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Louis Lazaris recently posted a list of skills and technologies that all front-end developers should know. However, if someone knew all 45 items on his list, they'd qualify as a highly-skilled software engineer, not a developer. While our own software engineer was familiar with all the list, he is only competent in about 90% of it.

We've edited Mr. Lazaris' list to just the things we'd like a newly hired front-end developer to be comfortable working with daily:
XHTML / HTML5
CSS2.1 / CSS3
HTML5 Boilerplate
Modernizr
Progressive Enhancement / Graceful Degradation
UX / Usability
Website Speed / Performance
Responsive Web Design
Mobile Web Development
Mobile Web Performance
Cross-Browser / Cross-Platform Development
IE6-IE8 Bugs and Inconsistencies
Debugging Tools (Firebug, etc)
PHP
MySql
Accessibility best practices
Image Editing Tools (Photoshop, Fireworks, etc.)
Web Font Embedding
SEO Best Practices 

The above skill set was created by surveying our own lead developer, and may still be excessive. Ultimately a job interview for a front-end development position only needs one binary question: Can you turn a PhotoShop document in to an HTML5 website that renders consistently on major browsers such as Chrome, FireFox, IE9, and mobile Safari? If yes, congratulations, you have what it takes.
This morning we biked to work via the multi-use path along the Des Plaines River, and got to test our new GoPro HD Hero2. Our goal this year is to ride 5,000 miles collectively. That would save 275 gallons of gasoline, but result in the expenditure of 300,000 calories or 340 burritos. Healthy is happy.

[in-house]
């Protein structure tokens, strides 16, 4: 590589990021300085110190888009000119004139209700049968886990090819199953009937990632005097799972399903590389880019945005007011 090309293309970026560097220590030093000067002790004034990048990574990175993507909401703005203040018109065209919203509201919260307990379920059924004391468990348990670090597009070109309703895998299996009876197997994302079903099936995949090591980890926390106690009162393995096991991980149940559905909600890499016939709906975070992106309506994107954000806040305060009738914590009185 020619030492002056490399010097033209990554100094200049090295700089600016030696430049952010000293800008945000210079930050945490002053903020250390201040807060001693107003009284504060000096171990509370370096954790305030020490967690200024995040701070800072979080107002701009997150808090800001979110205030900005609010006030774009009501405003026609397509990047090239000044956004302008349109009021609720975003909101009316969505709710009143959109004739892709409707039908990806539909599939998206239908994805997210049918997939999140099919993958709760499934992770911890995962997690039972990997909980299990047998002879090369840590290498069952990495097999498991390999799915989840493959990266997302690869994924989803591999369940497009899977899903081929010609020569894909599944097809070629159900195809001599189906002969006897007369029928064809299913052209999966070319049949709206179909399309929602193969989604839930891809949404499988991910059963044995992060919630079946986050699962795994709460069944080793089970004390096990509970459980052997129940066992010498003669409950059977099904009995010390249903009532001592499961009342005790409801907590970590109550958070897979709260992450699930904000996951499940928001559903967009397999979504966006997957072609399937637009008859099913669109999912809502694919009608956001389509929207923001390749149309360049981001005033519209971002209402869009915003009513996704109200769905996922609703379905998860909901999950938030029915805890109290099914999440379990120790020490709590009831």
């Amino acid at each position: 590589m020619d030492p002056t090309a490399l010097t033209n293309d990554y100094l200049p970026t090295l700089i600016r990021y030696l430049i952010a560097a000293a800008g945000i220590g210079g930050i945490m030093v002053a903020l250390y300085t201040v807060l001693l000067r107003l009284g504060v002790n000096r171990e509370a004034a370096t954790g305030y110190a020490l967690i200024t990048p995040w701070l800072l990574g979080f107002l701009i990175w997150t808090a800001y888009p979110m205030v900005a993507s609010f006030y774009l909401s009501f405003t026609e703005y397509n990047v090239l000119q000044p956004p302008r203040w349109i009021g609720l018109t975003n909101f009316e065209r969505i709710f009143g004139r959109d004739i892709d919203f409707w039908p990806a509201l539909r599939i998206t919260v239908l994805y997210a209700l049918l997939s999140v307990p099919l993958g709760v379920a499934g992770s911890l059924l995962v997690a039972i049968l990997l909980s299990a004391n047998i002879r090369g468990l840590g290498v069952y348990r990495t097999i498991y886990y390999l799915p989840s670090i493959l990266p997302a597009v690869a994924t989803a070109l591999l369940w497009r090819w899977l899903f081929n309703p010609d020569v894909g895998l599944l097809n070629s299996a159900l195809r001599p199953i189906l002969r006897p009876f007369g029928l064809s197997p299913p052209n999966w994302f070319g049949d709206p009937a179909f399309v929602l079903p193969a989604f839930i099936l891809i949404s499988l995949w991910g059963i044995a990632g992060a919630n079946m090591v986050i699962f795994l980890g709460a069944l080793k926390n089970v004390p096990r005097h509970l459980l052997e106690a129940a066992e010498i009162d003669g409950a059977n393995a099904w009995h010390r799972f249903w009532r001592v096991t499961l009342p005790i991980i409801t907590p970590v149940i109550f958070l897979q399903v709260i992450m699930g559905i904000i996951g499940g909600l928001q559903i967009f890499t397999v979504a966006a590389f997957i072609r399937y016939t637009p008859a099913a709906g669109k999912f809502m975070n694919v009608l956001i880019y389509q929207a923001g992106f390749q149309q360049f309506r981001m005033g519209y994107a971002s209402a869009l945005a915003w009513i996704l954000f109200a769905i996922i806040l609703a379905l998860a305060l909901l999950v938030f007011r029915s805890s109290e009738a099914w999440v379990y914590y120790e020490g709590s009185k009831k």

This year we made a Christmas card for our clients and friends that could be turned in to a simple paper-craft Christmas tree.

Some recipients were kind enough to send us photos of their trees–









If you as an individual want to write an email to your family, what would you do? I would open Gmail and compose a letter to my family. Maybe I would add a picture as an attachment.

If your brand wants to send an email to its customers, what happens? A graphic email is designed, content is forced in to it, it's cut & coded in non-semantic HTML, and then distributed to a mail list. Upon arrival, the images don't load because they're probably disabled by default, and your table layout breaks because email clients don't support web standards.

Email clients don't support web standards because they're not web browsers. Microsoft goes so far as using Word as Outlook's rendering engine. That makes sense: email is correspondence, not interactive media. That's why we prefer plain text emails for our newsletter. It looks more personal, and has a 4-7% higher click-through rate.

Stop trying to shoe-horn your branding design guidelines in to your emails, and start communicating with your customers instead.
In addition to web standards, we have our own pro-tips and best practices that our developers follow.

When writing HTML...
Be semantic above all else
Separate style from content
Make use of form features such as fieldset, legend, label, and input[type=email]
Use divs sparingly. Instead use HTML5 tags such as header, footer, nav, section, article, and aside.
Limit H1 tags to one per separate content level. For example, an overall page can have one as a title, and each article should have one.

When writing CSS...
Use repeated patterns to keep CSS lean
Only use !important when absolutely necessary.
Use IDs for unique elements
Use classes are for repeated patterns
Use in-line styles only in the rare circumstance where it results in a smaller overall page size
Alphabetize styles first, then group according to function, browser specific/partially supported styles at end. For position, margin, padding: x, y, then z. For background-position: horizontal then vertical.

Example:
        #minky {
            background: #000100;